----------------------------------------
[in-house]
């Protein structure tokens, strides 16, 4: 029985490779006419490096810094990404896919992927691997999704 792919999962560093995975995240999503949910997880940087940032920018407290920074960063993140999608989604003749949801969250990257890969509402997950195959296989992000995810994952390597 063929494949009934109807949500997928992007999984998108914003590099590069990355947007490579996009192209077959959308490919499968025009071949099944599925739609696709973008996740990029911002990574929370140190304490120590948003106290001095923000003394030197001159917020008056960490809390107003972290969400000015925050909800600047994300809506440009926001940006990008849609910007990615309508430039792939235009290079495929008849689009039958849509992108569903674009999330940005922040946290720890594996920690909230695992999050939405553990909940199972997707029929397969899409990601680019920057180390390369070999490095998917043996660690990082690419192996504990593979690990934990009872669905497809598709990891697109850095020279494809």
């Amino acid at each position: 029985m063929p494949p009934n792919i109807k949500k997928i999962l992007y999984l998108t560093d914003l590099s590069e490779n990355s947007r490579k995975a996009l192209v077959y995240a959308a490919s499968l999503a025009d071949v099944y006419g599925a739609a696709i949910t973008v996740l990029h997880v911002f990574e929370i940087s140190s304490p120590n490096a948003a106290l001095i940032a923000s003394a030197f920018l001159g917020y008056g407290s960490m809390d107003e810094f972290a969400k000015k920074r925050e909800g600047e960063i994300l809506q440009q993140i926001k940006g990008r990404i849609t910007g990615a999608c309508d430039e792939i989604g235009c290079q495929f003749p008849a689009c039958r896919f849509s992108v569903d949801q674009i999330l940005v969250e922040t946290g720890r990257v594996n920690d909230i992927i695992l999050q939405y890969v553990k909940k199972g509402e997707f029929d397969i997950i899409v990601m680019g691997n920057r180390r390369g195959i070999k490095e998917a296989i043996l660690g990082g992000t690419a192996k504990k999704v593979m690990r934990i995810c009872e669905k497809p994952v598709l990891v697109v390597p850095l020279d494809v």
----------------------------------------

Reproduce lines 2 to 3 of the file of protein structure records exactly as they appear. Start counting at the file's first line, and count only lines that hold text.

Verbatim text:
């Protein structure tokens, strides 16, 4: 029985490779006419490096810094990404896919992927691997999704 792919999962560093995975995240999503949910997880940087940032920018407290920074960063993140999608989604003749949801969250990257890969509402997950195959296989992000995810994952390597 063929494949009934109807949500997928992007999984998108914003590099590069990355947007490579996009192209077959959308490919499968025009071949099944599925739609696709973008996740990029911002990574929370140190304490120590948003106290001095923000003394030197001159917020008056960490809390107003972290969400000015925050909800600047994300809506440009926001940006990008849609910007990615309508430039792939235009290079495929008849689009039958849509992108569903674009999330940005922040946290720890594996920690909230695992999050939405553990909940199972997707029929397969899409990601680019920057180390390369070999490095998917043996660690990082690419192996504990593979690990934990009872669905497809598709990891697109850095020279494809």
């Amino acid at each position: 029985m063929p494949p009934n792919i109807k949500k997928i999962l992007y999984l998108t560093d914003l590099s590069e490779n990355s947007r490579k995975a996009l192209v077959y995240a959308a490919s499968l999503a025009d071949v099944y006419g599925a739609a696709i949910t973008v996740l990029h997880v911002f990574e929370i940087s140190s304490p120590n490096a948003a106290l001095i940032a923000s003394a030197f920018l001159g917020y008056g407290s960490m809390d107003e810094f972290a969400k000015k920074r925050e909800g600047e960063i994300l809506q440009q993140i926001k940006g990008r990404i849609t910007g990615a999608c309508d430039e792939i989604g235009c290079q495929f003749p008849a689009c039958r896919f849509s992108v569903d949801q674009i999330l940005v969250e922040t946290g720890r990257v594996n920690d909230i992927i695992l999050q939405y890969v553990k909940k199972g509402e997707f029929d397969i997950i899409v990601m680019g691997n920057r180390r390369g195959i070999k490095e998917a296989i043996l660690g990082g992000t690419a192996k504990k999704v593979m690990r934990i995810c009872e669905k497809p994952v598709l990891v697109v390597p850095l020279d494809v």